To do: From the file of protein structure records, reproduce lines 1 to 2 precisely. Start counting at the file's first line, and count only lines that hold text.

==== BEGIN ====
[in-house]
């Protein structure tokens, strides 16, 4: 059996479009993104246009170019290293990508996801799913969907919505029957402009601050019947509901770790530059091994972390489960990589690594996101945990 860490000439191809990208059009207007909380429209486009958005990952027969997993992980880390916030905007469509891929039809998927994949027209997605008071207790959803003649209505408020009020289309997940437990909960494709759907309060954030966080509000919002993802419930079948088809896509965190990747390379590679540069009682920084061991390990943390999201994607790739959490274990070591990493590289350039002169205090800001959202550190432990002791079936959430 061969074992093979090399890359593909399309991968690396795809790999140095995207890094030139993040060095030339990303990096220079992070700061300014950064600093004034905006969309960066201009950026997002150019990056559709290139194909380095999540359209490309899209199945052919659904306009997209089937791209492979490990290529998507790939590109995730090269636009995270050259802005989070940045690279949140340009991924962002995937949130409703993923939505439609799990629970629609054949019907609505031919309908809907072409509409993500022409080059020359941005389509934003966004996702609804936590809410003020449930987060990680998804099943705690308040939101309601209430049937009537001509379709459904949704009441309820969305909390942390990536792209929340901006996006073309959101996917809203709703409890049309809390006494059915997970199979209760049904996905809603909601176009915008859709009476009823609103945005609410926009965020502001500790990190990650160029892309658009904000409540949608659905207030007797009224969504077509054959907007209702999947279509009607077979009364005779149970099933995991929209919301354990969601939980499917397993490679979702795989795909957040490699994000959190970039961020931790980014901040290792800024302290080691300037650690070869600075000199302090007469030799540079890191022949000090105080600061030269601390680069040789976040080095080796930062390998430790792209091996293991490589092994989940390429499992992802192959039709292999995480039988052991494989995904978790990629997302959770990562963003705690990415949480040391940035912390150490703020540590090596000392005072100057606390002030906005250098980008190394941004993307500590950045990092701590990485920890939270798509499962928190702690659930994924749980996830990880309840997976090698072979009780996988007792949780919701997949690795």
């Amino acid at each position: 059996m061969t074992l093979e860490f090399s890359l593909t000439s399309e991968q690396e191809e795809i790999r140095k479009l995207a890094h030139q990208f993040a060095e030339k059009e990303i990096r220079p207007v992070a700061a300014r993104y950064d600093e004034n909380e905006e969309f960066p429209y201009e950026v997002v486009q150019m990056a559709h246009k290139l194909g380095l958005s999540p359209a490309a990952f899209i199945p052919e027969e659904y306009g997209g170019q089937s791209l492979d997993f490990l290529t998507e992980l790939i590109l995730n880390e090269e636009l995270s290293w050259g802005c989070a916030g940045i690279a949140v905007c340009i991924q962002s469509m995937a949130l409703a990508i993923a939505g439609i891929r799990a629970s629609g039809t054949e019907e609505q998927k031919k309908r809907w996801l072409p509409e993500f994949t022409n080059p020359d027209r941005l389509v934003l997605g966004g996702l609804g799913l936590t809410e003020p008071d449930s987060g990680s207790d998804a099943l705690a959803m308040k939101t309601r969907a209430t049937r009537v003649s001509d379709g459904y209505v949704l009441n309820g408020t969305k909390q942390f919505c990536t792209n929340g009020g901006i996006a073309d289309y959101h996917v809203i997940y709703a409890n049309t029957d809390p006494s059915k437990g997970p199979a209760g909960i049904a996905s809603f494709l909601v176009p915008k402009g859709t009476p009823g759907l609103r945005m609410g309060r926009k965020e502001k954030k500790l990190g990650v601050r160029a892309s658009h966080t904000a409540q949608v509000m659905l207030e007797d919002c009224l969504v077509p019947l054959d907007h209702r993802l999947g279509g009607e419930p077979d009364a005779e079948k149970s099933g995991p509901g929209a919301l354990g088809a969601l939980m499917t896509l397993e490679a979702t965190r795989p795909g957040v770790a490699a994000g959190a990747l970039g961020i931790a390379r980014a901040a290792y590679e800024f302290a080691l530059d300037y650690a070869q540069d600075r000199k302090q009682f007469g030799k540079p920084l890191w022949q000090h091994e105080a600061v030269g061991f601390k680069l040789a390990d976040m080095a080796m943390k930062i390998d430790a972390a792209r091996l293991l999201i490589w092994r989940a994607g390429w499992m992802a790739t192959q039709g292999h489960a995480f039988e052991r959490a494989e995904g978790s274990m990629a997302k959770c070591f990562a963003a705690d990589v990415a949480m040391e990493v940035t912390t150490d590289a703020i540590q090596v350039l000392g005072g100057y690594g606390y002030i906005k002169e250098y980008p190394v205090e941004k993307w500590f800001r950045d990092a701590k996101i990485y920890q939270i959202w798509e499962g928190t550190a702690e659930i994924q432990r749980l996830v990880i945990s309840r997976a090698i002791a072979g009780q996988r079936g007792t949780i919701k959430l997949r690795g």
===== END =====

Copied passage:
[in-house]
């Protein structure tokens, strides 16, 4: 059996479009993104246009170019290293990508996801799913969907919505029957402009601050019947509901770790530059091994972390489960990589690594996101945990 860490000439191809990208059009207007909380429209486009958005990952027969997993992980880390916030905007469509891929039809998927994949027209997605008071207790959803003649209505408020009020289309997940437990909960494709759907309060954030966080509000919002993802419930079948088809896509965190990747390379590679540069009682920084061991390990943390999201994607790739959490274990070591990493590289350039002169205090800001959202550190432990002791079936959430 061969074992093979090399890359593909399309991968690396795809790999140095995207890094030139993040060095030339990303990096220079992070700061300014950064600093004034905006969309960066201009950026997002150019990056559709290139194909380095999540359209490309899209199945052919659904306009997209089937791209492979490990290529998507790939590109995730090269636009995270050259802005989070940045690279949140340009991924962002995937949130409703993923939505439609799990629970629609054949019907609505031919309908809907072409509409993500022409080059020359941005389509934003966004996702609804936590809410003020449930987060990680998804099943705690308040939101309601209430049937009537001509379709459904949704009441309820969305909390942390990536792209929340901006996006073309959101996917809203709703409890049309809390006494059915997970199979209760049904996905809603909601176009915008859709009476009823609103945005609410926009965020502001500790990190990650160029892309658009904000409540949608659905207030007797009224969504077509054959907007209702999947279509009607077979009364005779149970099933995991929209919301354990969601939980499917397993490679979702795989795909957040490699994000959190970039961020931790980014901040290792800024302290080691300037650690070869600075000199302090007469030799540079890191022949000090105080600061030269601390680069040789976040080095080796930062390998430790792209091996293991490589092994989940390429499992992802192959039709292999995480039988052991494989995904978790990629997302959770990562963003705690990415949480040391940035912390150490703020540590090596000392005072100057606390002030906005250098980008190394941004993307500590950045990092701590990485920890939270798509499962928190702690659930994924749980996830990880309840997976090698072979009780996988007792949780919701997949690795």